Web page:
CAGUAS, Puerto Rico (Reuters) - If the people of the Puerto Rican city of Caguas need to find the police in coming weeks and maybe months, they will have to go to a car repair garage.
The police station where dozens of officers worked before the building was wrecked by Hurricane Maria on Sept. 20 has been moved into a makeshift, open-air office in the area where mechanics used to fix the local police cruisers.
The station in the San Juan suburb is one of hundreds of critical structures being evaluated by the U.S. Army Corps of Engineers, which is working with the Federal Emergency Management Agency and local authorities to get the devastated U.S. territory of 3.4 million people back on its feet.
The roads around the station are littered with telephone poles snapped like breadsticks by Maria, the worst storm to hit Puerto Rico in 90 years.
The shell that was once this bustling community’s police station provides a glimpse of the challenges facing islanders who can hardly fathom the mammoth rebuilding job ahead of them, with electricity and other basic services not likely to be restored for weeks.
Next to the now dormant car lifts once used to get mechanics under police cruisers for repair, officers in Caguas’ tiny new station have put a desk and office chairs on the concrete floor, with the emblem of the island’s national police force placed on the office’s one full-length wall.
“It’s what we have left,” says the officer manning the station while other members of the department are out directing traffic at intersections in town that, as in the rest of the island, have no stoplights due to lack of electricity.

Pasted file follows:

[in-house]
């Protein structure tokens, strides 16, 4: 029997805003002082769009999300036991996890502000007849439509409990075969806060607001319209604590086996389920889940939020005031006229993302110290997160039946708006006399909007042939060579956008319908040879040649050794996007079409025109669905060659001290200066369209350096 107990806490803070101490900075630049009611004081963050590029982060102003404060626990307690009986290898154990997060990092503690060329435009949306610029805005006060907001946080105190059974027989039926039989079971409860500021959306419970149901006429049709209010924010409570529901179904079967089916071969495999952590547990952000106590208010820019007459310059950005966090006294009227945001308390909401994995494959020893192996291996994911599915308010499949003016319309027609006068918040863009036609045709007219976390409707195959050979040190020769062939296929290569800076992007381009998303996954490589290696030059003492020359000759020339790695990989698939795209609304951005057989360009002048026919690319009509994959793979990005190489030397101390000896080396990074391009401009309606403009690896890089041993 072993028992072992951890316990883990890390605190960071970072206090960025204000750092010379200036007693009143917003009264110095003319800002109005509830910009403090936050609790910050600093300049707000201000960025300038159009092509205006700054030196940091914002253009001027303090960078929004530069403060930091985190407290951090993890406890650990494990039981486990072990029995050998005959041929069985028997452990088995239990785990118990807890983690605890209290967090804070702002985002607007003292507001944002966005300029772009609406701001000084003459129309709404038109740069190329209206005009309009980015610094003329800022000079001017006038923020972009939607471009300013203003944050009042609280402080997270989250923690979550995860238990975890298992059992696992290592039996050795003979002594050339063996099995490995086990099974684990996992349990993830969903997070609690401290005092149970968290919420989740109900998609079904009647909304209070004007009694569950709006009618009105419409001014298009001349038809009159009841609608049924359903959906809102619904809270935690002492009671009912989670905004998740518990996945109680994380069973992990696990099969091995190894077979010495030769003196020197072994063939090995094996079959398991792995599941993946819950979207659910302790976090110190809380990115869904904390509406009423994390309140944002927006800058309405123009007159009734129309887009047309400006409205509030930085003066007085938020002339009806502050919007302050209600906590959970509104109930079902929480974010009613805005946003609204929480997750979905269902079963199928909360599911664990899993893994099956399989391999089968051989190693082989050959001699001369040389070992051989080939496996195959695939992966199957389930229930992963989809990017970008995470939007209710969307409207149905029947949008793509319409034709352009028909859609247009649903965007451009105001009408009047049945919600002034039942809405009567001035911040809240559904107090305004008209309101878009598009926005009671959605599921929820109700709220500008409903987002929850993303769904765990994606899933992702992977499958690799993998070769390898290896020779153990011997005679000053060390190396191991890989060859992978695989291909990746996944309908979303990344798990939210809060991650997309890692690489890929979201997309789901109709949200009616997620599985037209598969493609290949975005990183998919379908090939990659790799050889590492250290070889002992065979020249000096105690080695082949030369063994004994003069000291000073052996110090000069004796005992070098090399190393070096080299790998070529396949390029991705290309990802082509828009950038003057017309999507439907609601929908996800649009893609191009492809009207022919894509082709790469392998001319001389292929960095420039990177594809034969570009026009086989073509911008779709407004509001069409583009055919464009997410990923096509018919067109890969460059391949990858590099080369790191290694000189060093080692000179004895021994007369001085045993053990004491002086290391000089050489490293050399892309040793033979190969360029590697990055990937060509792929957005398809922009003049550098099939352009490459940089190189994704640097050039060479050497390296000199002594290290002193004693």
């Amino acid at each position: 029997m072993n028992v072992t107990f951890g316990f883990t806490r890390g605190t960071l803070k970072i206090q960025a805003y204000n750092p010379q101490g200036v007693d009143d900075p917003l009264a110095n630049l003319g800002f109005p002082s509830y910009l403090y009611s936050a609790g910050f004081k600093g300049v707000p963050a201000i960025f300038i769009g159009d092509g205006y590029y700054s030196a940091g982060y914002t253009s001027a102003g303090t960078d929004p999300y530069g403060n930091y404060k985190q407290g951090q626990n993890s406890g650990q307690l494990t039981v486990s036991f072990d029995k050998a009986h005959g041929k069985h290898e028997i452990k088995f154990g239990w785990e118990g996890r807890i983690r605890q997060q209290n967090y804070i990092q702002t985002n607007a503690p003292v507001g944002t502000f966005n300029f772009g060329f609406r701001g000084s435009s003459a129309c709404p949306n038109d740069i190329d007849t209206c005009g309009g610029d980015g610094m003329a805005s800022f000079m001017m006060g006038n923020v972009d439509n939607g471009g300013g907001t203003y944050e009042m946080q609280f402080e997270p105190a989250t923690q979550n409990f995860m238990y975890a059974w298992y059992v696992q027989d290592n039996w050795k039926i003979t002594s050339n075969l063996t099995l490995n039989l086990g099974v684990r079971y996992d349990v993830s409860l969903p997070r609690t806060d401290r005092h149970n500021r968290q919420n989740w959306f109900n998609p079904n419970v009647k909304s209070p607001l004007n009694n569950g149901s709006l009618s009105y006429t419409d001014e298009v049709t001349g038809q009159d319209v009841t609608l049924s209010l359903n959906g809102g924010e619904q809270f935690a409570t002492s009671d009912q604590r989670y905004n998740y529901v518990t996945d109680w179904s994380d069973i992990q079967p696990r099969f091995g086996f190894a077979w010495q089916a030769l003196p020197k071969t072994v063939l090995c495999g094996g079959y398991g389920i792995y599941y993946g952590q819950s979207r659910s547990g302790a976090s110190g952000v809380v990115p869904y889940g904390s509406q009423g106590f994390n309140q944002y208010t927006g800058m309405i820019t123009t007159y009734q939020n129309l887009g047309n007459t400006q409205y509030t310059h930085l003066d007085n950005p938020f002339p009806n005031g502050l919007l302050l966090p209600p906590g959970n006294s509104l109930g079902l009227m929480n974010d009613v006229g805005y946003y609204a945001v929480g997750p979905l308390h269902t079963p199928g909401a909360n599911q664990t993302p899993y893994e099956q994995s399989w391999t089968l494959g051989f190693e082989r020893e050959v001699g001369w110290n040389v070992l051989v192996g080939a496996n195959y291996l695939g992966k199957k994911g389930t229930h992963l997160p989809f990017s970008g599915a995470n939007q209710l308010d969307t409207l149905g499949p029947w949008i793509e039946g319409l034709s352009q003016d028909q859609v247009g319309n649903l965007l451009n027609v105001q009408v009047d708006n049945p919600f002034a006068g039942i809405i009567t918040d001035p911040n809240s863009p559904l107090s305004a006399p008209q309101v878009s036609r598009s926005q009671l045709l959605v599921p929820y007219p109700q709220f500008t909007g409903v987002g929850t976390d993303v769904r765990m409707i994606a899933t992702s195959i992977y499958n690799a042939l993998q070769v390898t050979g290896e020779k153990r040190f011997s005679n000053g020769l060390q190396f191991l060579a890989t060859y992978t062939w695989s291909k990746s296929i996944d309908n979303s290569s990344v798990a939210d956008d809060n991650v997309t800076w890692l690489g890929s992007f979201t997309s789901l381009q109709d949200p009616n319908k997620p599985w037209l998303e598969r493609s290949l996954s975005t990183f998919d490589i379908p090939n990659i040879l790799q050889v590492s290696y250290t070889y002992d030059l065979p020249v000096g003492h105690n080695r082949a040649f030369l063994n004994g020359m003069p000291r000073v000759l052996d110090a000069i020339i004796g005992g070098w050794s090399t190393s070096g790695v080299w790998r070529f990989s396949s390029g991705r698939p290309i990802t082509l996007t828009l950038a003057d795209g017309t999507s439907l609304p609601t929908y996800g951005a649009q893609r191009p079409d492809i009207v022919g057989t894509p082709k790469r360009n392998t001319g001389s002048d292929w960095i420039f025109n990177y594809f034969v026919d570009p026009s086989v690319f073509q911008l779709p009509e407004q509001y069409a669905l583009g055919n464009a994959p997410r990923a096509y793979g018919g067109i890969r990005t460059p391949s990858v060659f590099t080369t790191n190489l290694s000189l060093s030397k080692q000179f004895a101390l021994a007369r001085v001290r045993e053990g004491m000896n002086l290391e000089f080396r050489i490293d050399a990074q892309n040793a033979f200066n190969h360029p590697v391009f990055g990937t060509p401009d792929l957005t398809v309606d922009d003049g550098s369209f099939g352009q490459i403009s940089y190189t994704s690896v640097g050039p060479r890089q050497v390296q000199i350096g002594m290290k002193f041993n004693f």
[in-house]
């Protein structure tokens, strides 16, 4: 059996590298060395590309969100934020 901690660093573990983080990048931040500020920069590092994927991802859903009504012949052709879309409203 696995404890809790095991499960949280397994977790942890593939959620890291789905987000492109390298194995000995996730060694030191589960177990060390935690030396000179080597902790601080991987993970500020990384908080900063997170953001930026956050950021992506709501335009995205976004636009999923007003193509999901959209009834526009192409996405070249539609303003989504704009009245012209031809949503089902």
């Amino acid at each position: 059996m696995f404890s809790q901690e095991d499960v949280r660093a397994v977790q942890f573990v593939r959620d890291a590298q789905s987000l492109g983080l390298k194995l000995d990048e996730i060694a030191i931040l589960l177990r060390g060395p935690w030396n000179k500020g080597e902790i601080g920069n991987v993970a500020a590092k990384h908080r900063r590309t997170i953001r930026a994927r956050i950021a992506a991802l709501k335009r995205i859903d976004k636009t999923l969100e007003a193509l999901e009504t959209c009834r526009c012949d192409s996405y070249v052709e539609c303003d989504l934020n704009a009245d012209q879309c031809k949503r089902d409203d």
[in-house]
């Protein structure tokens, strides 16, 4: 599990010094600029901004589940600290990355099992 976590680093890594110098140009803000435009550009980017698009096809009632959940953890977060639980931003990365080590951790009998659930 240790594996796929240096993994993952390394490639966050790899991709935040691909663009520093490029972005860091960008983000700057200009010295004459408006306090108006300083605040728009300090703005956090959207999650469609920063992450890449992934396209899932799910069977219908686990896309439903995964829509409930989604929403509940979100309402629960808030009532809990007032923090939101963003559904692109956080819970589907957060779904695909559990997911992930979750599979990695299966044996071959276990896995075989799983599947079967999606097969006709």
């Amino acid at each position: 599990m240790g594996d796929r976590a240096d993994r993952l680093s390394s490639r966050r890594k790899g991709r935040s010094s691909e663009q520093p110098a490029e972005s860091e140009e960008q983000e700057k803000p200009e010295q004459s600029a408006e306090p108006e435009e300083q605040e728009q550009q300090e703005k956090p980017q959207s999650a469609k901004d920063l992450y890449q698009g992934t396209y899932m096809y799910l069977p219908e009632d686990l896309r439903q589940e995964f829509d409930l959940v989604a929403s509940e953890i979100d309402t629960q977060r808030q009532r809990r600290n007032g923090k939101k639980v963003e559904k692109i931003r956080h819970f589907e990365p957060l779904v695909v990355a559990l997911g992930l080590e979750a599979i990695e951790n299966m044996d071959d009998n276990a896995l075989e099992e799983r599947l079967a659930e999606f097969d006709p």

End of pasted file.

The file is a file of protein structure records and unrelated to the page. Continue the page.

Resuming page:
The sprawling building that once housed the station is filled with rubble and chunks of the building’s collapsed roof. A three-member team of Corps engineers evaluated the scene on Sunday, and agreed the station will probably have to be levelled before it can be rebuilt.
Meanwhile, it is their job to help Puerto Rican authorities and FEMA come up with a functional office space for the police to carry out their work.
The engineers are among the 150-person-strong deployment by the Corps to the island over the last 10 days, with hundreds more expected over the months ahead.
The Corps’ effectiveness could help the Trump administration overcome criticism that the U.S. response to the island has been too slow. And helping to re-establish a power grid downed nearly in its entirety will be central to their success.
“It’s a matter of months, not days or weeks before the grid is completely restored,” Colonel James DeLapp, commander of the Corps’ field office in Puerto Rico, told Reuters.
The mission has started with providing spot electrical generation for critical facilities like hospitals, fire stations and police stations. The next step will be to power up current sub-stations to get portions of the island’s grid operating.
They will then reinstall and repair transmission lines. The final step will be distribution, which will involve reparation of the telephone polls that were snapped in two by Maria.
“The overall grid isn’t in quite as bad shape as originally reported,” DeLapp said in his San Juan headquarters.
“We are still making the final assessments, but it does appear to be better than reported by media sources immediately after the storm.”
Reporting by Hugh Bronstein; Editing by Mary Milliken